We all know that politicians twist words to suit occasion, but the use of nationalisation is the most egregious yet.
At times, nationalisation is taken to mean state intervention, for instance by setting up new companies, though that is not the general meaning.
My friend Steven Friedman has argued that the ANCYL specifically means selective nationalisation which would make some people richer by taking dud assets off their hands.
However, when used by the youth league president at rallies it means “expropriation of private property without compensation”
Most of the time I see Julius Malema in the same light as Hayibo.com, whose latest take on his hate speech is sharper than much serious political commentary.
I think, however, we had better take seriously the threat to nationalise, because if it takes root in the consciousness of ordinary people, they may not be appeased if it translates simply into buying off the youth league leadership. Ideas are powerful, as JM Keynes pointed out.
Anyway, the youth league (or rather, whoever wrote their position paper on nationalisation) intends for a state mining company to acquire less than 100%, but it is almost categorical about controlling stakes ie 50% plus, certainly for any new ventures.
In one part it does mention the possibility of 50-50 ownership, as in Botswana’s Debswana diamond mining operation, but mostly it’s more, and even 60% is mentioned at one point.
Why 50% plus? Why not, say, 40%, or even 49%? What is the magic about 50% plus? State control is clearly the aim.
To understand the youth league’s support of nationalisation you have to look at our nearest and dearest neighbour, Zimbabwe. There the policy is for foreign-owned companies to hand over (there’s no talk of willing buyers and sellers) 51% to black Zimbabweans.
For those with long memories a demand for South African mining companies to part with 51% in a draft Mining Charter in 2002 caused a massive outflow of investment from the stock exchange and led to a major PR exercise by both government and mining sector to repair the damage to our reputation as a safe investment destination.
Getting a stake of 51% or 50% plus one share is effectively the same as outright nationalisation, because one shareholder now controls the company. All the other shareholders are, even if they weren’t before, minority shareholders. The new shareholder can put in its own board and make all the important decisions, to the possible detriment of the minorities.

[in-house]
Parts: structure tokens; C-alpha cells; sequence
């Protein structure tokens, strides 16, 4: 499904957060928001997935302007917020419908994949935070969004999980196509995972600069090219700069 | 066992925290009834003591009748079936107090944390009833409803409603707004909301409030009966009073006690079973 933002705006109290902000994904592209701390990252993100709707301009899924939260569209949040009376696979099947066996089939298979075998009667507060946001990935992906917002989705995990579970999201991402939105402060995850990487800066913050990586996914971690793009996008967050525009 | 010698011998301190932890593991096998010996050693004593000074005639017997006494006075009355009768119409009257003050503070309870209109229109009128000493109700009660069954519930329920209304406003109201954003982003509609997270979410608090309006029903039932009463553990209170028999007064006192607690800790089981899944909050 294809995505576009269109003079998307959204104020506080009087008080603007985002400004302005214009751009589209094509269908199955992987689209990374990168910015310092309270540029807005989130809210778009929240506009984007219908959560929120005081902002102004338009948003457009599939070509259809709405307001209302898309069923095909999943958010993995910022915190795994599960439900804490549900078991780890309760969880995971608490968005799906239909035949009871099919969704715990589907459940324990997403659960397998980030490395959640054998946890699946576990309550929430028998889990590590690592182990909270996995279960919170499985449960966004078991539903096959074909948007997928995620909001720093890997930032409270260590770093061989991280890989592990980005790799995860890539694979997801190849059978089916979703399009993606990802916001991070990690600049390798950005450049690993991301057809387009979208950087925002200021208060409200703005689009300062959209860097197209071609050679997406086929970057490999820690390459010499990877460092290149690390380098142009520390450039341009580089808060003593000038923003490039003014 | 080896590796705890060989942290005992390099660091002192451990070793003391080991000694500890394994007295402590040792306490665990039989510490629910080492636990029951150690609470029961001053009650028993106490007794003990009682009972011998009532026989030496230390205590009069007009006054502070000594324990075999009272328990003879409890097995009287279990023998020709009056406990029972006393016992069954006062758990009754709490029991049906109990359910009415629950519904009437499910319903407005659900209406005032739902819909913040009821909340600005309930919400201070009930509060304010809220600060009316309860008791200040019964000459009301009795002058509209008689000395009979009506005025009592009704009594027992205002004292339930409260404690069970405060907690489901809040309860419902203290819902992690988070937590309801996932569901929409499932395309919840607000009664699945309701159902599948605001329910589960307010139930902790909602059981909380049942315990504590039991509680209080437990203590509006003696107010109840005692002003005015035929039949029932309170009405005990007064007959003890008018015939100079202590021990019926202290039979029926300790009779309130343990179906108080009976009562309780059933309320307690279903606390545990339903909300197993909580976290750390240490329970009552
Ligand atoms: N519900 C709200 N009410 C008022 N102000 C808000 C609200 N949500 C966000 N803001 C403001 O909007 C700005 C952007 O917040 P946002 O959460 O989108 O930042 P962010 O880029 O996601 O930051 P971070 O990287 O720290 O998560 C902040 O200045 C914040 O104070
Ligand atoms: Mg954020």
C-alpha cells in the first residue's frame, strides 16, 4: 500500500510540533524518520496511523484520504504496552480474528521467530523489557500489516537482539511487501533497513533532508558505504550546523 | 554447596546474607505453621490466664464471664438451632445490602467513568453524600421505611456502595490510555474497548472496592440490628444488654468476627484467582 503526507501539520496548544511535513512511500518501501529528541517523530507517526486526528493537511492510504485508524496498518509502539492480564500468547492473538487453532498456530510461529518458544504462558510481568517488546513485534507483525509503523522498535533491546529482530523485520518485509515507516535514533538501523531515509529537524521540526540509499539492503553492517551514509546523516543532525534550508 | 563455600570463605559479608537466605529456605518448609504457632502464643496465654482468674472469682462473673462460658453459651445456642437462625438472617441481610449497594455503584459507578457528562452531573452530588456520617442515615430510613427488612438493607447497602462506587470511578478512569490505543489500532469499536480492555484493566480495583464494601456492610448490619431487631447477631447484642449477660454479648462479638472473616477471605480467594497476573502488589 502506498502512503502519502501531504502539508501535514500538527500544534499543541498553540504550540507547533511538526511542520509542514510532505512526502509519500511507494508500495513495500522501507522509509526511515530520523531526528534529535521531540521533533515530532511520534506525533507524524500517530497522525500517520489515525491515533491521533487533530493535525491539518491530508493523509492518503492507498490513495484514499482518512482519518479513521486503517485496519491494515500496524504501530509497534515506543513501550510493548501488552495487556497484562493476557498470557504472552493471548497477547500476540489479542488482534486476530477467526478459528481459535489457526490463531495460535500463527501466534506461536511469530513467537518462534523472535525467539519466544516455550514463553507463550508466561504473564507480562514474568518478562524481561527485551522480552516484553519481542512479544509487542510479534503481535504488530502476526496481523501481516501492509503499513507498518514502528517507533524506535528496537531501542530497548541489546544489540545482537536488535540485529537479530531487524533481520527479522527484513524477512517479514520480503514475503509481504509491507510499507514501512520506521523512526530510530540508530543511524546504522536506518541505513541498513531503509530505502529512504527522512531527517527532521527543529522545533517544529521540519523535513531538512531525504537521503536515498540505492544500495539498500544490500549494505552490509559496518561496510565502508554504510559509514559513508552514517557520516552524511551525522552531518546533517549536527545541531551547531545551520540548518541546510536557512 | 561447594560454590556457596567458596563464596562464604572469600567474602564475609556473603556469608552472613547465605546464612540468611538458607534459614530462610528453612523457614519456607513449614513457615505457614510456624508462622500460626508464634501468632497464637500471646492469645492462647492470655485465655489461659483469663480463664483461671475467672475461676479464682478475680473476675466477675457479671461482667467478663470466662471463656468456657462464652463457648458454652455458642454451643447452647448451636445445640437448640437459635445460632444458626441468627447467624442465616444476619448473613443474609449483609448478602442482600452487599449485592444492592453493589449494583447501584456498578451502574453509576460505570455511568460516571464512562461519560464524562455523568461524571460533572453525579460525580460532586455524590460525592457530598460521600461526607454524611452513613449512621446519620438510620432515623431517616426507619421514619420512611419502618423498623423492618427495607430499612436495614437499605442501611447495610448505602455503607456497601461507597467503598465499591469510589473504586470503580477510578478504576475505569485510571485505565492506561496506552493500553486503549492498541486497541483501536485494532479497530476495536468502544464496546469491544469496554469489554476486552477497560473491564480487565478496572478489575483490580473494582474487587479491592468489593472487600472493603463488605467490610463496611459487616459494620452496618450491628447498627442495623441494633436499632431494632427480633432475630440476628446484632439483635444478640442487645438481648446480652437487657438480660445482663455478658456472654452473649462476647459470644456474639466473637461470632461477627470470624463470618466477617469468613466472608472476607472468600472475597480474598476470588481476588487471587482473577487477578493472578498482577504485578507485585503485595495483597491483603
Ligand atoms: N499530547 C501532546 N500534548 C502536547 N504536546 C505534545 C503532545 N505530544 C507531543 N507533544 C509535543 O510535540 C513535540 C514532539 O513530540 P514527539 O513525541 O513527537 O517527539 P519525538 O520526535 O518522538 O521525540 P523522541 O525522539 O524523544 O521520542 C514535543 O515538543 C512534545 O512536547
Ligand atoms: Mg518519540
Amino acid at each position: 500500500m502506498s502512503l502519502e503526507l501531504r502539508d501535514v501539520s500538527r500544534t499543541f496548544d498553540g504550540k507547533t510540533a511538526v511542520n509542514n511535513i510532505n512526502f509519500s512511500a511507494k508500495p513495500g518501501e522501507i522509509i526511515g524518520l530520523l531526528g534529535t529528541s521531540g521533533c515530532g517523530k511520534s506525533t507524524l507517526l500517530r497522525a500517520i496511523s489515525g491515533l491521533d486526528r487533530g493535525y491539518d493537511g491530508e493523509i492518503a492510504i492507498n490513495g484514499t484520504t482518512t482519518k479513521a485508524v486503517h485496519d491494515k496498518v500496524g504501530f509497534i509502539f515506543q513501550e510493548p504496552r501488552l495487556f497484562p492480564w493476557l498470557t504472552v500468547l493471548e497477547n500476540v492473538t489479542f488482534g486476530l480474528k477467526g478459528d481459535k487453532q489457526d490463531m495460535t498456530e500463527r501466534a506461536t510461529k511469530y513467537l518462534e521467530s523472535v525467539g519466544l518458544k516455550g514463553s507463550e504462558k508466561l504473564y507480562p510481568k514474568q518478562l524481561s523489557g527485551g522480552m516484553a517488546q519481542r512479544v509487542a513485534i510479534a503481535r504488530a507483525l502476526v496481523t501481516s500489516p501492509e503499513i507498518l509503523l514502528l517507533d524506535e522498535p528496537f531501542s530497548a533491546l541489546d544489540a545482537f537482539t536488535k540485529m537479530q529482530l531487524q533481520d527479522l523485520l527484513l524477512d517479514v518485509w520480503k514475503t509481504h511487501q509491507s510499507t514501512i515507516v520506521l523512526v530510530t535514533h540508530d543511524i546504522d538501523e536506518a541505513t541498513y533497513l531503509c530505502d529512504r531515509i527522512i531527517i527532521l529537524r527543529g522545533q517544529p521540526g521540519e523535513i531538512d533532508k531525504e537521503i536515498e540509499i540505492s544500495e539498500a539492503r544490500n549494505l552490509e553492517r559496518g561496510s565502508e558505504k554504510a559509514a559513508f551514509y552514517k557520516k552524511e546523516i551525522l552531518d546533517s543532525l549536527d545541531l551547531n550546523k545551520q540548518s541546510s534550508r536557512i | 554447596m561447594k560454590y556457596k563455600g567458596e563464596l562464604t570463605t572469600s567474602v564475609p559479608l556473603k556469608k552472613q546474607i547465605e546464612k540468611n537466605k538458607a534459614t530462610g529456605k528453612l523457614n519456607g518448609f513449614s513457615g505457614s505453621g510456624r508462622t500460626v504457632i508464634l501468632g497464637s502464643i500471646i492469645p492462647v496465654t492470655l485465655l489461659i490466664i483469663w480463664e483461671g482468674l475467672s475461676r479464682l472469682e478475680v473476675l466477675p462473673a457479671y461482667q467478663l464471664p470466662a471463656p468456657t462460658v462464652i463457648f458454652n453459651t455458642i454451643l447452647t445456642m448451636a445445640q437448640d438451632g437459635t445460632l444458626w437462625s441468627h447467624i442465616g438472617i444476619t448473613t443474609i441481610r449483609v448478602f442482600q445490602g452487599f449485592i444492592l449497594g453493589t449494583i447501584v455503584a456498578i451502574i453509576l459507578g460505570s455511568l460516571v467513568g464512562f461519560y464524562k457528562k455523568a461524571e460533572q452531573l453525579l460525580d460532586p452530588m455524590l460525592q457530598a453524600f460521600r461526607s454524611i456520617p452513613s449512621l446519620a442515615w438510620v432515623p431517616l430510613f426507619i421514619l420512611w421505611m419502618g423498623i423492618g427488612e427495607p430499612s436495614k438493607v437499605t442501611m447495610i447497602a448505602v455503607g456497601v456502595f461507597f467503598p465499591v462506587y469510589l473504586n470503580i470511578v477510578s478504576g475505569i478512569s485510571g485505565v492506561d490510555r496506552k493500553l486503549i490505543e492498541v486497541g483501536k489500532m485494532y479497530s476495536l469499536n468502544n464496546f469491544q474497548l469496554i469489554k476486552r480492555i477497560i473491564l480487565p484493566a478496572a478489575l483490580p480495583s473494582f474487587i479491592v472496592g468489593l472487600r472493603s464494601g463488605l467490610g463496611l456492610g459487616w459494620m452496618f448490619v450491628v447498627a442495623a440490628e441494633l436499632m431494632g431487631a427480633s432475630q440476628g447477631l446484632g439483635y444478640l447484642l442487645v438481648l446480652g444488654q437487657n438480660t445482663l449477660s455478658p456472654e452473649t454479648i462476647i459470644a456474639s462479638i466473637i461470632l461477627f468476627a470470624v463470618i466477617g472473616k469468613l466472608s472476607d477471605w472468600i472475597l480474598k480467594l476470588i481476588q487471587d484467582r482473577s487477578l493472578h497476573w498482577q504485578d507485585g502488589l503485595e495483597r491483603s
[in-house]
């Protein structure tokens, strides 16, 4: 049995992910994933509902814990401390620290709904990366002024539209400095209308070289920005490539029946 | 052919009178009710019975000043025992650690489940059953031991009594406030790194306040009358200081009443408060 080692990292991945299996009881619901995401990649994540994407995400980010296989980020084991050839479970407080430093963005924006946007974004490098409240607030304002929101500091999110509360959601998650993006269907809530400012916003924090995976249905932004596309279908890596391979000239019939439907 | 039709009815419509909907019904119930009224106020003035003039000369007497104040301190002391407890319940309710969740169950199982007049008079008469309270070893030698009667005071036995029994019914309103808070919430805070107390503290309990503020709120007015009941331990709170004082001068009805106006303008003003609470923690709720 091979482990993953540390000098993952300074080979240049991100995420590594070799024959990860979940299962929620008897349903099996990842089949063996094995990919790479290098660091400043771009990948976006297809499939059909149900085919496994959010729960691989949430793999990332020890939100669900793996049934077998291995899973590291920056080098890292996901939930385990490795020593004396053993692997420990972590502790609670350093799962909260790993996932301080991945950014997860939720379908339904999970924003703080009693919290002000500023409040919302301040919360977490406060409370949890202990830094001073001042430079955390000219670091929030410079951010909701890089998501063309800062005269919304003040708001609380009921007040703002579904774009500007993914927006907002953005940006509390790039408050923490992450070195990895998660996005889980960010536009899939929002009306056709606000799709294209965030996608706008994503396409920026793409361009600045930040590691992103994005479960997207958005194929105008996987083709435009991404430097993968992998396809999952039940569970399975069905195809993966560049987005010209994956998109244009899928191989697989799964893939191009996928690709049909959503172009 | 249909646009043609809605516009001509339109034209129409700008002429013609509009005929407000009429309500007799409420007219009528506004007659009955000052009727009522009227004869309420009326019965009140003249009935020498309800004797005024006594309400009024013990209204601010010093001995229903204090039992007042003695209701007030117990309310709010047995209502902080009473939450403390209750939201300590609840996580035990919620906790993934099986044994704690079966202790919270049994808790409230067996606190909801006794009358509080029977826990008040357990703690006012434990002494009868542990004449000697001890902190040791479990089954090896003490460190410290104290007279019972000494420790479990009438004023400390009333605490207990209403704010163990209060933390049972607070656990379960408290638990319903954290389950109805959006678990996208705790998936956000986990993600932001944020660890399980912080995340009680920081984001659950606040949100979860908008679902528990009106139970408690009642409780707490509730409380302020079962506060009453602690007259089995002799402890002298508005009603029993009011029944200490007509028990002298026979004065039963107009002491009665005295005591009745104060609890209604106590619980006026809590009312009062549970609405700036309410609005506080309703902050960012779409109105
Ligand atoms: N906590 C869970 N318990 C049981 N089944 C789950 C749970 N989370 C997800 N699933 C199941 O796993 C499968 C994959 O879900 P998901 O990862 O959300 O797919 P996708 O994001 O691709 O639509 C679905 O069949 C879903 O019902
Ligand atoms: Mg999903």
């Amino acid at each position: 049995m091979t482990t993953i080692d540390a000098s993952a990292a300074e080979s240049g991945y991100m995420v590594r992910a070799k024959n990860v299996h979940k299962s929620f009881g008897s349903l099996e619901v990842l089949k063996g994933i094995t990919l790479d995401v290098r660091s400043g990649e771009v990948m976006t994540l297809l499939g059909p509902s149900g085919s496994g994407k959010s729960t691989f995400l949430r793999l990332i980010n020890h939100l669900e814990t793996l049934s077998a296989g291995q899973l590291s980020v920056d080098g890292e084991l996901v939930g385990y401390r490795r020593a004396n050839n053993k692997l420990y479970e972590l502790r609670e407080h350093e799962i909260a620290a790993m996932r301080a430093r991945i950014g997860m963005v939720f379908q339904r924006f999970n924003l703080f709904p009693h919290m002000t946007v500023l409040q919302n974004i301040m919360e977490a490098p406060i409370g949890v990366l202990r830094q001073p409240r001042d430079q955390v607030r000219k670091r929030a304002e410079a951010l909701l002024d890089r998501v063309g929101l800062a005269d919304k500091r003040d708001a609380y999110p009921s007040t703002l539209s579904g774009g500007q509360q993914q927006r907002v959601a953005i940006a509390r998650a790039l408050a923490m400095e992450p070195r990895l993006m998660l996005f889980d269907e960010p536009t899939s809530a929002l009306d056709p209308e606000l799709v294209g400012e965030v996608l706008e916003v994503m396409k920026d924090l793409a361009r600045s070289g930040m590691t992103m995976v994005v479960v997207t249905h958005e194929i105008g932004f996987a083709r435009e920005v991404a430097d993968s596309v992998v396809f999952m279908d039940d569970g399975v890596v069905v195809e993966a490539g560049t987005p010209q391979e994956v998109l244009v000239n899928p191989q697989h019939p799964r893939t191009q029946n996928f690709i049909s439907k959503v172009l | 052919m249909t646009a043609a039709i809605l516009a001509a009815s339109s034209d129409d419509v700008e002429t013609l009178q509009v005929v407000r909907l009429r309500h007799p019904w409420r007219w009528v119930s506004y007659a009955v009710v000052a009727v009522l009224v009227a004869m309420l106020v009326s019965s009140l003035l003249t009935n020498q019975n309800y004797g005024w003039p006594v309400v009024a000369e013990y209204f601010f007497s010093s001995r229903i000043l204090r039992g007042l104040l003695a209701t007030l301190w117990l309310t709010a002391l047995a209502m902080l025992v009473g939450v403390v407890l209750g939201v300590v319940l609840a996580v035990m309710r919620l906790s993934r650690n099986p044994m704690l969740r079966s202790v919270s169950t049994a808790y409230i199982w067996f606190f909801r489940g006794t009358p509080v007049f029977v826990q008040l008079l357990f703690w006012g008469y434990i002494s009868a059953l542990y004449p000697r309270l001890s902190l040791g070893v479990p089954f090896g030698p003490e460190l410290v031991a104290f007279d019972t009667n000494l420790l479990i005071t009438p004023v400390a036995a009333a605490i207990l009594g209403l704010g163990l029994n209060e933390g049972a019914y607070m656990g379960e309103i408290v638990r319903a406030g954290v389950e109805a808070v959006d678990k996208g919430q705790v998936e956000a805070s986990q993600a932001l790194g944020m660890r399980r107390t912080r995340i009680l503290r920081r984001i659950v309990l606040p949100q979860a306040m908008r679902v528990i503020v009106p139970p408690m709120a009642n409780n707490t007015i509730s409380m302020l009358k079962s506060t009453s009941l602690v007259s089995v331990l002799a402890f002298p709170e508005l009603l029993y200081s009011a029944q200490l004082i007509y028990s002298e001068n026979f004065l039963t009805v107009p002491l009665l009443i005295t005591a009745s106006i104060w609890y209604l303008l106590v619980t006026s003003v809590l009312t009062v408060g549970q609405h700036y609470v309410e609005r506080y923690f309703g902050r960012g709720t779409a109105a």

The youth league proposal would still mean compensation, because South Africa has signed international treaties to this effect. And it would be disastrous. The league talks of some kind of patriotic resistance to the backlash, but manning the barricades won’t help against capital’s biggest weapon, disinvestment and no new investment. Again, we should learn from history. We don’t want the multinationals to leave, even if some of them are South African companies who moved overseas to hedge their bets (and nationalisation would, in the eyes of their shareholders, vindicate those decisions).
We need to continue to be able to access foreign money (and expertise and access to supply chains and markets). It’s really that simple.
Nationalisation is not a bad thing inherently. Nationalisation has always been a policy option in South Africa, along with privatisation, but interestingly, in the years since independence South Africa has nationalised nothing at all, except to buy back stakes in privatised companies from departing investors.
We can also learn from what I have called the laboratory of bad policy across the border. The Zimbabwean government’s attempt to do the equivalent to foreign-owned businesses that it did to white farmers in its famous land grab is likely to be as damaging.
A while back, before I became tired of being incensed by the human-rights abuses and economic destruction that forced many Zimbabweans I have met to flee their country, I thought we should mount a sanctions and disinvestment campaign against Zimbabwe, of the kind that helped end apartheid. I felt that South African companies should not be operating in a country with a government so disdainful of its citizens’ desire for true democracy.
It seems that the Zimbabwean government has beaten me to it. There is no need for a disinvestment campaign when Zimbabwe is effectively telling foreign companies to leave. Already, it has reintroduced currency controls to avert a cash shortage. Again though, the proponents of the move might not be serious about 51%, but may just be using this as a threat to divert lesser but lucrative ownership stakes to the politically connected.
The youth league leadership, or its political backers, may not be serious about 50% plus stakes either, and may also simply be using this to extract greater concessions on BEE stakes from the shareholders of mining companies. In both cases, the damage being done to investor confidence is serious.